As San Francisco prepares to build some 82,000 homes in the next eight years — at least half of which must be affordable — experts have pointed out a major concern: How to pay for it.
On Tuesday, Board President Aaron Peskin proposed putting a $300 million bond on the March 2024 ballot to fund the production and preservation of affordable housing. The bond was originally planned for the November 2024 election, but the supervisors, mayor and a capital planning committee agreed to move it up to March to compensate for a dearth of affordable-housing funds. The bond would not increase property taxes.
But the bond’s impact would be a miniscule portion of the need: The bulk of the bond — $240 million — would go towards funding just 1,500 units already in the housing pipeline.
Another $30 million of the housing bond would go toward preserving aging sites like those identified in the Small Sites Program, accounting for more than 60 units, while the last $30 million would go toward adding 120 beds for supportive housing for domestic violence survivors.
And, according to the state, San Francisco must do much more than provide more dollars.
To wit: Also on Wednesday, the governor released a report from the California Department of Housing and Community Development, lambasting San Francisco for its glacial pace of development: The city has no hope of meeting the state mandate of 82,000 homes by 2031, due to a “notoriously complex, cumbersome, and unpredictable housing approval process,” the report stated, confirming what everyone has known for decades.
San Francisco must build 10,000 homes a year to meet its requirement — about 27 units a day. So far in 2023, the state said, the city has built a home a day.
“Among key findings, the report highlights policies and practices inconsistent with state housing law, delays caused by the City’s discretionary review processes, and negative impacts from local politics on housing outcomes — all of which have real costs and dire consequences for Californians in need of housing,” the state said.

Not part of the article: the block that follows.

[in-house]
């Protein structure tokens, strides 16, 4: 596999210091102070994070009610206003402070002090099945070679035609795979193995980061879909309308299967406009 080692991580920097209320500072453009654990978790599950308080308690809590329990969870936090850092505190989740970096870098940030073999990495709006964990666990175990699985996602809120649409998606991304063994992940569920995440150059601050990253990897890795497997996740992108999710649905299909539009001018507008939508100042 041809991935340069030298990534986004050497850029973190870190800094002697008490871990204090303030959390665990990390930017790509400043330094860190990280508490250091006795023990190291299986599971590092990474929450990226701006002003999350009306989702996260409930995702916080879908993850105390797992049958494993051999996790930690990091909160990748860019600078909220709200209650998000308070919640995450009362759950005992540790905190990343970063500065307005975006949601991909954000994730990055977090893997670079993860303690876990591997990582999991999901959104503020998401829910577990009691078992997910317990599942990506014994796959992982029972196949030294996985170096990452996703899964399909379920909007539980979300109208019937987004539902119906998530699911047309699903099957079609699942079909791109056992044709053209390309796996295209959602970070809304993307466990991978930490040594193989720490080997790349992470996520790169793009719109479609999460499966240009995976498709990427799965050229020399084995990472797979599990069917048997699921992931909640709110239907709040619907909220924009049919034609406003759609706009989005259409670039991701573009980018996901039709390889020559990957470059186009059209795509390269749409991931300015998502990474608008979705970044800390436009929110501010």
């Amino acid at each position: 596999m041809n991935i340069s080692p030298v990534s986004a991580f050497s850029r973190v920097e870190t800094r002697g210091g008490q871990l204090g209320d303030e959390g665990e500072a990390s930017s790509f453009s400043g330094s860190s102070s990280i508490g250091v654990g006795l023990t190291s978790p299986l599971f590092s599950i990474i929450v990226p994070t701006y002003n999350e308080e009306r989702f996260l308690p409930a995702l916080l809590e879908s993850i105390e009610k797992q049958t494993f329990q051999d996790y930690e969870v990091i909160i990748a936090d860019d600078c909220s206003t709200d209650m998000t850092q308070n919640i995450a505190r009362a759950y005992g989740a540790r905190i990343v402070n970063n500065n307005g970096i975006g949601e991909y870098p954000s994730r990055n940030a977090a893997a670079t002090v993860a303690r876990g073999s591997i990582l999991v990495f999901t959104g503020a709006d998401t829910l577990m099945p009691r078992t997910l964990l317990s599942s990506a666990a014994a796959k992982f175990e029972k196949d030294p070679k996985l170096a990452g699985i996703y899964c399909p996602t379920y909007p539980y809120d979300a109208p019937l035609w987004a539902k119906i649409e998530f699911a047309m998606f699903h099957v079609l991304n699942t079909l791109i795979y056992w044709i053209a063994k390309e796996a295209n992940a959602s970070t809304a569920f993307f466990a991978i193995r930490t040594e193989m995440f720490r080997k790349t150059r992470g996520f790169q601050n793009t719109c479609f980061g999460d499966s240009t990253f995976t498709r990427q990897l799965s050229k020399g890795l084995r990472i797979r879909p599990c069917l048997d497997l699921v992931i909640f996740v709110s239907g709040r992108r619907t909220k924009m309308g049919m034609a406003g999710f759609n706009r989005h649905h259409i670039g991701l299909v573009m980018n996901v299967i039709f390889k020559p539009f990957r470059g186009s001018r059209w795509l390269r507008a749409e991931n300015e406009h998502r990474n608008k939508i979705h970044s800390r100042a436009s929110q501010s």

Still, the bond would help fulfill fledgling local affordable housing dollars.
Historically, the majority of San Francisco’s affordable housing is funded by federal or state money. But, in the last couple of years, federal and state grants have been more competitive, meaning the city has been forced to rely on local funding like bonds or inclusionary housing.
But even that has been jeopardized recently: The construction sector is so sclerotic that recent legislation passed by the Board of Supervisors and signed into law by Mayor London Breed has temporarily lowered the affordable housing requirements of market-rate buildings, threatening a major source of affordable home production.
Peskin on Wednesday said that the bond would help fill some of the city’s dire need for local funding. It would be “part of our ongoing effort to provide what the state government is not providing, which is a source of funds to meet our 46,000 unit mandate.”
“Inclusionary fees have been the second-largest source of funding,” said Eric Shaw, director of the Mayor’s Office of Housing and Community Development, at the meeting, after bonds. “But since the pandemic, those fees are shrinking.”
All of the bond’s funds are expected to be spent by the fiscal year 2028-29, Shaw said.
Bond measures must receive at least two-thirds approval to pass, which is often a difficult threshold. During the June 2022 election, voters narrowly rejected a bond that would have funded transit.
San Francisco voters have twice approved similarly sized housing bonds in recent years, however. In 2015, voters greenlit a $310 million general obligation bond that has funded some 1,500 homes and, in 2019, voters passed a $600 million general obligation bond that funded some 3,100 homes.
The Budget and Legislative Analyst’s office noted some $165 million of the 2019 bond has not been spent, however, and another $175 million has been authorized, but will be spent in 2024.
That raised questions among some supervisors.
“What’s the plan for those?” Supervisor Ashai Safaí asked Shaw.
The $165 million will go to previously identified projects in the pipeline that need gap funding, Shaw said, and not new projects.
More than a dozen attendees spoke in favor of the bond, including a majority of advocates for unhoused women or survivors of sexual violence. Representatives from other local housing organizations, including the Council of Community Housing Organizations and Mission Economic Development Agency, spoke in favor as well.
Gen Fujioka of the Chinatown Community Development Center said the nonprofit developer has five projects currently in the pipeline, two of which “do not have the funding necessary to proceed without this bond,” amounting to roughly 340 units of family and senior housing.
The committee voted unanimously in favor of amending the legislation to add specific language regarding findings of labor, domestic violence and climate. The proposal next goes to the Board of Supervisors for a vote.
“We still have a long way to go to put this on the ballot,” Peskin said, acknowledging the repeated calls of support. “But we’re off to an auspicious start.”